Ten years after Jay-Z's 9/11 masterpiece, producer 9th Wonder examines The Blueprint's sonic impact

The Blueprint changed the scope of how the mainstream thought about music. That really changed the game as far as what records sound like on the radio and how listeners perceived what a hit record was. You had to sample this way, or take a record and speed it up. That was a direct influence from Just Blaze and Kanye West. 

The way Jay-Z works, he has a sound for a project and goes with it. The Blueprint was put together in a similar way as The Chronic because The Chronic was based around Parliament-Funkadelic, sounds like that. A lot of people feel the same way about The Blueprint: It's all about one sound. Just Blaze and Kanye found a lane and ran down it. 

The best chopped sample is “U Don't Know.”* If you could turn back the hands of time and give everybody that same original record (Bobby Byrd's “I'm Not to Blame”), nobody would’ve chopped it up like Just Blaze. But every record ain't sped up, “All I Need” and “Renegade” were on there, too. It needed that really. It wasn't too left or out of the way. Those records kind of rounded it out.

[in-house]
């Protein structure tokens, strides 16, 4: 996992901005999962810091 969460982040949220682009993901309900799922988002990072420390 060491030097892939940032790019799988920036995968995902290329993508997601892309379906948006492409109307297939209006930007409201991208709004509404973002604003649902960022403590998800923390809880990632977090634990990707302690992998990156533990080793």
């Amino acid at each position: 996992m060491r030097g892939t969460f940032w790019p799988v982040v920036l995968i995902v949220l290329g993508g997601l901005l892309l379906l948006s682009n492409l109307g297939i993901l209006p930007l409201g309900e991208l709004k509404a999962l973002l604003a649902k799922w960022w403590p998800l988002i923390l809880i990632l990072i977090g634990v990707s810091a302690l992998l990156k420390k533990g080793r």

There weren't a lot of rappers making concept albums. They would just put a bunch of songs out and get two hot singles. The Blueprint brought back the concept album. It wasn't really driven towards singles. It had singles on it, but the way it was packaged, the way it looked, everything—it feels like a whole entire idea. People became more creative about how they released an album. The Blueprint changed all of that. It just changed it all. —As told to John Kennedy

*9th Wonder crowns Blueprint's greatest beat in VIBE's August/September 2011 Juice issue, which features the full 10th anniversary commemorative package. The producer's Wonder Years compilation album will be released on Sept. 27.

SEE ALSO: The Blueprint Turns 10: VIBE Salutes Jay-Z's G.O.A.T. Album [Interviews, Essays & Debates]